When manufacturers bring their products to market, there’s an expectation that due care has been taken to ensure that the item is free of defects and safe to use. However, in some cases, devices, compounds and systems are insufficiently tested and injuries to the public result. Product liability is an area of the law that deals with problems of harm done by products in the marketplace.
Understanding Product Liability Lawsuits
Product liability laws involve hazards to the public caused by negligent or harmful actions caused by manufacturers and producers of items we purchase every day. There are no federal product liability laws. The lawsuits are based on state laws that deal with strict liability, negligence or breach of warranty. State commercial statutes may also apply in product liability cases. Liability for an injury caused by a product does not just apply to the manufacturer of the product. Anyone in the chain of distribution of the product can be held liable, such as the manufacturer of component parts of the product, the company that installs or assembles the product, as well as retail outlets that sell the product. This broad standard of liability extends to anyone who is involved in producing the product in the normal course of business.
Types of Defects
The law recognizes three basic types of defects that may be involved in a liability case:
• Design defects – This condition occurs when problems are apparent in the initial design of a product that should have been changed in the initial steps of creating it.
• Manufacturing defects – This condition occurs during the manufacturing or assembly process.
• Marketing defects – Improper labeling, inadequate instructions or insufficient safety warnings may have caused an injury or death.
Determining Responsibility for the Injury
Although the manufacturer is generally required to defend itself against a liability claim, attorneys can also turn responsibility onto the plaintiff in the case. They may claim that the product was misused, damaged during use or was not properly operated. A legal doctrine known as “res ipsa loquitur” is invoked in these cases, which means “the thing speaks for itself,” meaning that the product would not have caused an injury except for the actions of the user. In this case, the plaintiff is required to defend his or her actions in the product incident.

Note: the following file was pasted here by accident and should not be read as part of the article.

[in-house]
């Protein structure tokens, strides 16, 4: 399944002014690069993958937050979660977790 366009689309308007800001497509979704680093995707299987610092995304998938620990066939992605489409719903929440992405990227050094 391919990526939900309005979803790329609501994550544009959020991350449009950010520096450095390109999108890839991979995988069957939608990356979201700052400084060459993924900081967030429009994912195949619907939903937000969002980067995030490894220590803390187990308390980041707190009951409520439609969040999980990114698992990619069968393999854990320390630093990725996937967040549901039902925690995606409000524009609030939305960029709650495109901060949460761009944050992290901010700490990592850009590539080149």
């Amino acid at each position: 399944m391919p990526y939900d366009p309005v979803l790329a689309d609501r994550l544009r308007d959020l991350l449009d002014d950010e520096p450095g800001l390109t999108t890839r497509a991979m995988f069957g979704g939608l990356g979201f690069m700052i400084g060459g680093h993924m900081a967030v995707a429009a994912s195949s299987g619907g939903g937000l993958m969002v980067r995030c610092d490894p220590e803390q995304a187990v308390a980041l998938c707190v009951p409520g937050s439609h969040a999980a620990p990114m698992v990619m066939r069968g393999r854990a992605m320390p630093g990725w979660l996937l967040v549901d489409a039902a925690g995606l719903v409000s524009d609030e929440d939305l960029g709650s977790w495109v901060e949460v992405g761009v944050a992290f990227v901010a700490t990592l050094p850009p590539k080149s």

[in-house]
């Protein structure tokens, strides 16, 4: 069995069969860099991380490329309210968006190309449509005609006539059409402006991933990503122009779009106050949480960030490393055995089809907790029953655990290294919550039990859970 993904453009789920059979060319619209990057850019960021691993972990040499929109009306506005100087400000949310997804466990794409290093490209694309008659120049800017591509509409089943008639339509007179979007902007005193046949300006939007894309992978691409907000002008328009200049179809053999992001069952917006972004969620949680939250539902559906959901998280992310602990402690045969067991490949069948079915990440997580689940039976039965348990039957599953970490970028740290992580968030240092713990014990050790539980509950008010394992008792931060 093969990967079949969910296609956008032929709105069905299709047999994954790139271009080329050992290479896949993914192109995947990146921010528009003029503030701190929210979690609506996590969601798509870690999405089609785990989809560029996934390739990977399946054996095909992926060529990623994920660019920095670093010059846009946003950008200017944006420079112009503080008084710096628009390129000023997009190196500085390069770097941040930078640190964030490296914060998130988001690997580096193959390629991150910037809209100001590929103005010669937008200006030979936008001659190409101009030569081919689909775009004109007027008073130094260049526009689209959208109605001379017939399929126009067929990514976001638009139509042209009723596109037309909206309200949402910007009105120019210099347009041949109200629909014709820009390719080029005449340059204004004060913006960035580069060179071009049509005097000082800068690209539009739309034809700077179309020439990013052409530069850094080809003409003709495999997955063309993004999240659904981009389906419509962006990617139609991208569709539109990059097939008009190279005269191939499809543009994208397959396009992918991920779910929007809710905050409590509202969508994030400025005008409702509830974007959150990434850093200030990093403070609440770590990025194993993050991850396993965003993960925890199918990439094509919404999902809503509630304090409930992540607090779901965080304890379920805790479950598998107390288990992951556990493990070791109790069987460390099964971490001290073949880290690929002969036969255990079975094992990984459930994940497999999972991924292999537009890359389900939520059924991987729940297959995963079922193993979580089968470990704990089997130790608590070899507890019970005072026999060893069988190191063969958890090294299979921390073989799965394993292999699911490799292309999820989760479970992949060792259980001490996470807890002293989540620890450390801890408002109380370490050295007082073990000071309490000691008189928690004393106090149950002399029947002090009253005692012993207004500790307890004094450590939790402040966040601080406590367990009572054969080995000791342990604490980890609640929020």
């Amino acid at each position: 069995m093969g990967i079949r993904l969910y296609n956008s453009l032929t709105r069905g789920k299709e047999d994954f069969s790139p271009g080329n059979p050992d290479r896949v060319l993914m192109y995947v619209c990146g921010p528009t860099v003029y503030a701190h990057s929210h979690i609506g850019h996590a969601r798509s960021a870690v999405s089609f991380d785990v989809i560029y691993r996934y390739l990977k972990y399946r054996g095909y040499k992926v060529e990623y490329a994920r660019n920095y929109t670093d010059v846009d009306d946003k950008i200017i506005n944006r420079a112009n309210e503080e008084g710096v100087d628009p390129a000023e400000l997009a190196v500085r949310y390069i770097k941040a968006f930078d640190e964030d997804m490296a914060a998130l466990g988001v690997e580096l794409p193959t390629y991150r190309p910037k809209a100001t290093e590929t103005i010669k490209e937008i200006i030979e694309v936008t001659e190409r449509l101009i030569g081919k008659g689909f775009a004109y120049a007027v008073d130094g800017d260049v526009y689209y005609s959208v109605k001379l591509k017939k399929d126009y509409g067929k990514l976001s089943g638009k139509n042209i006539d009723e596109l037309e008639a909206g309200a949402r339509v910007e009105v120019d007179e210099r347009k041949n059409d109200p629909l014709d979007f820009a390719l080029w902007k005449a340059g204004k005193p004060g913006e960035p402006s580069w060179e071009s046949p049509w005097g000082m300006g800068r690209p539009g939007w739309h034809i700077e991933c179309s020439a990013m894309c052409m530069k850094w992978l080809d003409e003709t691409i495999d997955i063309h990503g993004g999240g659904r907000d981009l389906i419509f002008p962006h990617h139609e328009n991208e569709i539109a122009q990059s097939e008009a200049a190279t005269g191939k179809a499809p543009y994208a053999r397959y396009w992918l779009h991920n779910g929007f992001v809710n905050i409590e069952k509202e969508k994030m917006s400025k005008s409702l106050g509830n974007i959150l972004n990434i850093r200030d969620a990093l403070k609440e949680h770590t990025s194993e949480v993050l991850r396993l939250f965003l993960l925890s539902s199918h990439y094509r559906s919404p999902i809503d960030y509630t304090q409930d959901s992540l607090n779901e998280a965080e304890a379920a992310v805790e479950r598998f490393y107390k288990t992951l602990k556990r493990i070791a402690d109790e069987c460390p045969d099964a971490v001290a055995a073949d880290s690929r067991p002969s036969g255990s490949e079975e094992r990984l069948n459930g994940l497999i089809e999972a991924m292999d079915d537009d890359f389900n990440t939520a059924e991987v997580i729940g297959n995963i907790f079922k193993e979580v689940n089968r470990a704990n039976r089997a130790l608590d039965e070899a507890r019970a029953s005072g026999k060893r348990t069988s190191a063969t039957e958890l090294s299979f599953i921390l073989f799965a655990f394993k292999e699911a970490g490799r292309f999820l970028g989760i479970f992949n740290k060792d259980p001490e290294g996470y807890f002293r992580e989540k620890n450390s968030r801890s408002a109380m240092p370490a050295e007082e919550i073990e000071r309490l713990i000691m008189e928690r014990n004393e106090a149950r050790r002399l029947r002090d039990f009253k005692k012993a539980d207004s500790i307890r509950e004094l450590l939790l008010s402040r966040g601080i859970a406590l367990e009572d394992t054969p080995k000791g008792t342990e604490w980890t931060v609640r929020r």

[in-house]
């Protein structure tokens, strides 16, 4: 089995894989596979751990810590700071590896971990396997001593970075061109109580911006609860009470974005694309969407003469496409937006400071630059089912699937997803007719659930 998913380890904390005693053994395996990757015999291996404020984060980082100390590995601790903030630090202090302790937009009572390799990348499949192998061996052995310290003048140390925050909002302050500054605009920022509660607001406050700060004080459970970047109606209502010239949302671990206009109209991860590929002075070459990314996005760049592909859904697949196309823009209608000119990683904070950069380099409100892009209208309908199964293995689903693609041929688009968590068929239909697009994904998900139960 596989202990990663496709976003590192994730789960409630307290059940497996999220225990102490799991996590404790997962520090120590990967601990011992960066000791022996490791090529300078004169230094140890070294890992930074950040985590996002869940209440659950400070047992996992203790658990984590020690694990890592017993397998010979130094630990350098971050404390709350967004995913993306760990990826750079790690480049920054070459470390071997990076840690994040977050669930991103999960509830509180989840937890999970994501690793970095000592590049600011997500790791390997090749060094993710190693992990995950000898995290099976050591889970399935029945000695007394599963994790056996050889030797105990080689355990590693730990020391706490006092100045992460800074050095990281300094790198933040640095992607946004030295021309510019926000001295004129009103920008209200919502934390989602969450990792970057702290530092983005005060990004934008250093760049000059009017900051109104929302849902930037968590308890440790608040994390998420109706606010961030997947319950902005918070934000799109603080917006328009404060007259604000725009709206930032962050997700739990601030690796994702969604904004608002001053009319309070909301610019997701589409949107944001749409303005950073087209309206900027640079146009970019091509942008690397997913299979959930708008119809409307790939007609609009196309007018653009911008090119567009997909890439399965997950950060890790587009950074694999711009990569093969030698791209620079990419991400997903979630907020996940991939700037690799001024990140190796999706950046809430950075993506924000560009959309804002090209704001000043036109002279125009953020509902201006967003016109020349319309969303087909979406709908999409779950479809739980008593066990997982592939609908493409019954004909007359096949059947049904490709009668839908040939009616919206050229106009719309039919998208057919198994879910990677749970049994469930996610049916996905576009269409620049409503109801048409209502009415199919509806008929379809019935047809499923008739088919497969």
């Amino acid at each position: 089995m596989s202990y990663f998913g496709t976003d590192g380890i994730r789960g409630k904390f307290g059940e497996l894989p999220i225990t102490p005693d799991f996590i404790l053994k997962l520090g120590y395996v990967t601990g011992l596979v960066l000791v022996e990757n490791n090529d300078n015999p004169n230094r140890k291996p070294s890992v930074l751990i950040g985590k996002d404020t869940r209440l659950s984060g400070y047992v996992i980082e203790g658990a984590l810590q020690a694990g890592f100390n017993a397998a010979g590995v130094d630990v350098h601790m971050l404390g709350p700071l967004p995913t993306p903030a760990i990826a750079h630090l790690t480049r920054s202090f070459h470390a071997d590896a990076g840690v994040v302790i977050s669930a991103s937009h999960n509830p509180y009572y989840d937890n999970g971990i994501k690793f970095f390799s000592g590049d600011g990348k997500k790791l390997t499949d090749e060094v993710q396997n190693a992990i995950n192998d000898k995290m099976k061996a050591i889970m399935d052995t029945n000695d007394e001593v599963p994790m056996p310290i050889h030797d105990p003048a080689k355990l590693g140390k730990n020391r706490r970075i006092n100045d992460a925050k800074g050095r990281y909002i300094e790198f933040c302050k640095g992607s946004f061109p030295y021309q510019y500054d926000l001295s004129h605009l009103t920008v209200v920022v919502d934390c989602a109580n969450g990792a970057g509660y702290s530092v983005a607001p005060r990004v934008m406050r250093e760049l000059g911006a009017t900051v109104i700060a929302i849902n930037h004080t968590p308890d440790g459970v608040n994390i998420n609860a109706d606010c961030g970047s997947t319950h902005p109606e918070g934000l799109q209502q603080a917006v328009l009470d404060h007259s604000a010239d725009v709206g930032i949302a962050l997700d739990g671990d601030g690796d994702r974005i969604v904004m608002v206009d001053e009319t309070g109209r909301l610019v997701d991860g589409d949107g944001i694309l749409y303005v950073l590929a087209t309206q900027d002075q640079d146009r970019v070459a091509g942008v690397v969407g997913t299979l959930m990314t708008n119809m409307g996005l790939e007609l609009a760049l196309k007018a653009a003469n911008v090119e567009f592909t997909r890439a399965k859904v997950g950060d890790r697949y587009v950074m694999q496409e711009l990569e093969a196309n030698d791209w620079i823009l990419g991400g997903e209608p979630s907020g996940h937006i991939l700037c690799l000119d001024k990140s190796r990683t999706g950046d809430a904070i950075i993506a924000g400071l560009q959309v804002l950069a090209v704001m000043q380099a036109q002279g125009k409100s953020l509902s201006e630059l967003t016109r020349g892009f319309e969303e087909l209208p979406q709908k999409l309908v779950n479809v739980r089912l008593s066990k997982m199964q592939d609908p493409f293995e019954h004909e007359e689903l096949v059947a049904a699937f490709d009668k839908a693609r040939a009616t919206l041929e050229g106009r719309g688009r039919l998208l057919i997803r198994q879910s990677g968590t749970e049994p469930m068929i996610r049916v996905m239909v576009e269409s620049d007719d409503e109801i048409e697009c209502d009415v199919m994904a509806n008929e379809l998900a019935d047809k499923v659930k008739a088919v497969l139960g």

Breach of Warranty
Warranty is a term used to denote promises made by the manufacturer when bringing the product to market for the consumer. A warranty is either “express” or “implied.” Express warranties include wording used in marketing, packaging or instructional materials included with the product. Implied warranty is used to denote the reasonable expectations of an individual purchasing the product. For example, an electric knife for carving turkey implies safe use in a kitchen or on a common dinner table. If the knife were to be so erratic as to easily cut through a counter or tabletop when in use, it would be in violation of the consumer’s reasonable expectations. Breach of warranty covers issues of fitness for common use.
Negligence on the part of a manufacturer can include failure of action in design, composition of materials, the manufacturing process, in the testing of a product or in the communications regarding its safe use. Any aspect that affects the product’s safe use can be considered as negligence on the part of the manufacturer.
Requirements For A Product Liability Lawsuit
In order to file a successful product liability, the injured party should take a number of specific actions that will be important to the case:
• Stop using the product immediately, but save the product or any pieces.
• Consult a physician about injuries and inform him or her about the product’s role in the incident.
• Retain all packing, manuals and other materials supplied with the product.
• Gather witnesses to the incident.
• Research your state’s statute of limitations on product liability cases and other requirements.
• Consult with an attorney experienced in product liability law.
Product Liability Legislation in Arizona
Recent changes in Arizona law require that cases of product liability involving negligence and strict liability be brought within two years of the when the consumer is injured or learns of an injury caused by a product. When breach of warranty is involved, which involves contract law, the consumer must file within six years of the injury or of learning the cause of the injury.
Settlement of Your Case
Product liability cases can vary widely in how long before settlement occurs. Some cases involve simple strict liability and may settle in as little as two to three months. Others may involve study by expert witnesses and analysis of exchanged documents that take up to two or three years. Amounts of settlement also vary depending on the severity of injury. Limits on personal injury settlements are forbidden by the Arizona state constitution. However, fault in misuse of a product can reduce the amount of a product liability settlement in Arizona.
If you or a loved one has suffered an injury from a defective product, contact an experienced product liability attorney in Mesa, Arizona for information on your legal rights.
Call our Personal Injury team at (480) 467-4392 to discuss your case today.